Friday, 31 July 2009

The way I are

“But you don’t look Lebanese”

I cannot tell you how many times I’ve been told this. In the beginning – trying to be clever – I would respond with a “what exactly do Lebanese people look like then?”

I now know better than to ask because there does actually seem to be a universally recognized look for Lebanese women.

So, to look more Lebanese apparently I need to:

• Wear loads more make up. Loads. Yes, even to go to Tesco’s because ‘who knows who you might run in to?’

• Get a nose job – slim line that septum baby and pinch those nostrils in. So what if my breathing is labored (no pain no gain right?). Fortunately, Lebanese banks provide financing options for this and any other 'improvements' I might need

• Desperately try to keep up with the latest in fad diets and exercise. Don’t worry, there’s no danger – I will be using celebrities as my primary source of research and everybody knows they know everything. Thankfully, they are also around to tell me how to vote.

• Leaving my hair curly was clearly poorly thought through and almost sacrilegious – I apologize

• While we’re on hair – what was I thinking not going blonde in the summer and black/red in the winter? How on earth am I going to blend in if I look different?

• Buy only branded, upmarket clothes and bags. Of course everything must be skin tight – there is no room for comfort here.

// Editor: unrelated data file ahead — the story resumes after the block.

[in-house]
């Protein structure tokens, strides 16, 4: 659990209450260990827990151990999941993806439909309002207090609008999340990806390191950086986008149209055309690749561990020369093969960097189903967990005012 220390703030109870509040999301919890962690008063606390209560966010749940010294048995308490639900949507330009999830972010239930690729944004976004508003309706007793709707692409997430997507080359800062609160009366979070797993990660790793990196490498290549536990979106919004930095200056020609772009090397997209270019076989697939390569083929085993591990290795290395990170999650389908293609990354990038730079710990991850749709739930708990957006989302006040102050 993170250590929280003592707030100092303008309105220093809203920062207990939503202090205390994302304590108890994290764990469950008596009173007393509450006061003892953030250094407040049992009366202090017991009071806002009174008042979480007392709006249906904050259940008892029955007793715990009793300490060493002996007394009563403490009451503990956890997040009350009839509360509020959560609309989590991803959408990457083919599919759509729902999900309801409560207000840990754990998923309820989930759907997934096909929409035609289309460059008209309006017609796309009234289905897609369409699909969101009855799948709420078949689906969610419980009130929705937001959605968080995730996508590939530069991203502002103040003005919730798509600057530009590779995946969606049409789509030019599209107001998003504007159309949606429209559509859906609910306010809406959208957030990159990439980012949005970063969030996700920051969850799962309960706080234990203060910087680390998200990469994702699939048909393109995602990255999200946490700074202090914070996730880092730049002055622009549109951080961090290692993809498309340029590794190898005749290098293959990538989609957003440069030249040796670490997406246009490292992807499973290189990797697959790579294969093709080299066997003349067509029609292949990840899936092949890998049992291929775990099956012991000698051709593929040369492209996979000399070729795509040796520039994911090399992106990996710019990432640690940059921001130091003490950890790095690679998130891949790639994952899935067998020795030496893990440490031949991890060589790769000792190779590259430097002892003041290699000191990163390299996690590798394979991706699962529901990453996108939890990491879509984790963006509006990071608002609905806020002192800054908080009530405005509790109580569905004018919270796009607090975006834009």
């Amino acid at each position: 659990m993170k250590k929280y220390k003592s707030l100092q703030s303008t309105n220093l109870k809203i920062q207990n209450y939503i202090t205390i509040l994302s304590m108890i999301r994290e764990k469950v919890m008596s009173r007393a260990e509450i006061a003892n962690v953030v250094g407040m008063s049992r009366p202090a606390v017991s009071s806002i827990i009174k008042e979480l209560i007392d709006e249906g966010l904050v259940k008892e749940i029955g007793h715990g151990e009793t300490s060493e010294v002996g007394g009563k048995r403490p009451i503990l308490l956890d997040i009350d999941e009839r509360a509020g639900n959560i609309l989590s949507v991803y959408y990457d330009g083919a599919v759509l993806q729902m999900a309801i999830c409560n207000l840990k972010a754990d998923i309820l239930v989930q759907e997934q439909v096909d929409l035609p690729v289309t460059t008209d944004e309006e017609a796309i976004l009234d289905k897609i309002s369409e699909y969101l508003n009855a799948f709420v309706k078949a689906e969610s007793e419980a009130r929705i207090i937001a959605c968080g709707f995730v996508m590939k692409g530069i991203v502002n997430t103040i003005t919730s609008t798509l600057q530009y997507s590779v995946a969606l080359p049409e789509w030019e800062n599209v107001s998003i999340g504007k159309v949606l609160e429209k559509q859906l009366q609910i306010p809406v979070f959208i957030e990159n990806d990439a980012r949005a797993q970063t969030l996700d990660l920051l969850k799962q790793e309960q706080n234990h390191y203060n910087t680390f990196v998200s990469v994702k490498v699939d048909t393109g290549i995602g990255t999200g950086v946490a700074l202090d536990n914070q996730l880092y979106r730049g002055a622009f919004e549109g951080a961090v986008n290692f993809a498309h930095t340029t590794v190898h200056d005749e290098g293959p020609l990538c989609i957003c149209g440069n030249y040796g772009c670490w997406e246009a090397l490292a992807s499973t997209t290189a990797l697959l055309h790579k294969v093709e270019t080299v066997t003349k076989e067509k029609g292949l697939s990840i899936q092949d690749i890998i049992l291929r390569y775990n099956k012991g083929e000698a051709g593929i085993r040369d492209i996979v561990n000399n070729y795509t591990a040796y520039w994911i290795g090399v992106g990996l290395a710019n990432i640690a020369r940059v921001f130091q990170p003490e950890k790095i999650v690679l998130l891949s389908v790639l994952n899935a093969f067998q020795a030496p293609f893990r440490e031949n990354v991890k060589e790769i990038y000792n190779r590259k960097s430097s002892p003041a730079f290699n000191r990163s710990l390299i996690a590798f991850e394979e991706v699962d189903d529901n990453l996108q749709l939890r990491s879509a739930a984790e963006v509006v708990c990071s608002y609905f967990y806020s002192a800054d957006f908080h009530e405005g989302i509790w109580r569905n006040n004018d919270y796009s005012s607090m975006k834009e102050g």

Glad I’ve compiled this list and can get started. Looking not Lebanese so that everyone knows I am Lebanese is crucial. How else will I find a husband?

It’s just more practical you know –should things not work out with my discerning future husband, he can easily find another prĂȘt a porter Lebanese woman to take my place. Who knows, she may even be thinner.

Now excuse me while I go perfect my pout for Facebook pictures.

Tuesday, 28 July 2009

H1N1 panic : media frenzy, health ministry confusion

So Gulf News announced that if you live in the UAE, and you're currently abroad, before thinking about returning, you better get yourself a medical certificate that states you do NOT have the H1N1 virus.

I read this on Seabee's blog and alarm bells rang. My parents are currently out of the country, returning some time in the next few days (they got robbed and need new passports & residencies, but that's another story). So , I desperately wanted more information.

Interestingly, none of the UAE Arabic newspapers mention anything about the need for a medical certificate clearing inbound passengers to the country of H1N1. They all carried the story of the Saudi death, and the Ministry of Health's announcement warning anyone with symptoms to immediately visit a clinic or hospital and avoid crowded places.

In Emarat Al Youm, however, front page story about the MoH announcing it will give anti-H1N1 vaccines to all school students as of September. And in case of an infection, the concerned school will be closed and all students, teachers & school staff will be quarantined in their homes for a period of 5-7 days.

Now, as far as I'm aware, and according to the latest update from the World Health Organisation, there isn't yet an H1N1 vaccine. So are they just going to give all the kids flu shots? Does that help?

Friday, 24 July 2009

Stop cramping my style

Hijab is a topic of much disagreement. It is a complex and deeply personal (often emotional) topic and common themes include:

1) Does the hijab come from a cultural or religious imperative
2) Is it in the Kor’an or the Hadith and do they hold the same authority over Muslims
3) Which types of hijab are acceptable and which are ‘going too far’ or indeed ‘not far enough’
4) Being fashionable with hijab